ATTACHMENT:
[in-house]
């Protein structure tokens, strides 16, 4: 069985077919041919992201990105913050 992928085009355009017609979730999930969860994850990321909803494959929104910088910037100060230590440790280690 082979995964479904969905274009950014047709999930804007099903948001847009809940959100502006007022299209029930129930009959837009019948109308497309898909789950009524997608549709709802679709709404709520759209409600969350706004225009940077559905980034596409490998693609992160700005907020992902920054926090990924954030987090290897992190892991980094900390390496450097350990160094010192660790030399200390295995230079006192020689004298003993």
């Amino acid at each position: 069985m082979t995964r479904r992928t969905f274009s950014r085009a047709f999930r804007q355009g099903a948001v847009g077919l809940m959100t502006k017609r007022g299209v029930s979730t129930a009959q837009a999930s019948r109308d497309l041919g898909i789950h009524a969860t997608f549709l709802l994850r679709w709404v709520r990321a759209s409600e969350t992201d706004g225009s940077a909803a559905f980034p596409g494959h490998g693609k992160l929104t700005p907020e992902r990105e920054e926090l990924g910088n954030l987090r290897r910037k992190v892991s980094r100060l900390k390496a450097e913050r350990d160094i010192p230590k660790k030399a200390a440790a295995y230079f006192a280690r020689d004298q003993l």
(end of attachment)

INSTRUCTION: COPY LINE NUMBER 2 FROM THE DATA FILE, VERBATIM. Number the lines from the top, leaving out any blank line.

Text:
């Protein structure tokens, strides 16, 4: 069985077919041919992201990105913050 992928085009355009017609979730999930969860994850990321909803494959929104910088910037100060230590440790280690 082979995964479904969905274009950014047709999930804007099903948001847009809940959100502006007022299209029930129930009959837009019948109308497309898909789950009524997608549709709802679709709404709520759209409600969350706004225009940077559905980034596409490998693609992160700005907020992902920054926090990924954030987090290897992190892991980094900390390496450097350990160094010192660790030399200390295995230079006192020689004298003993």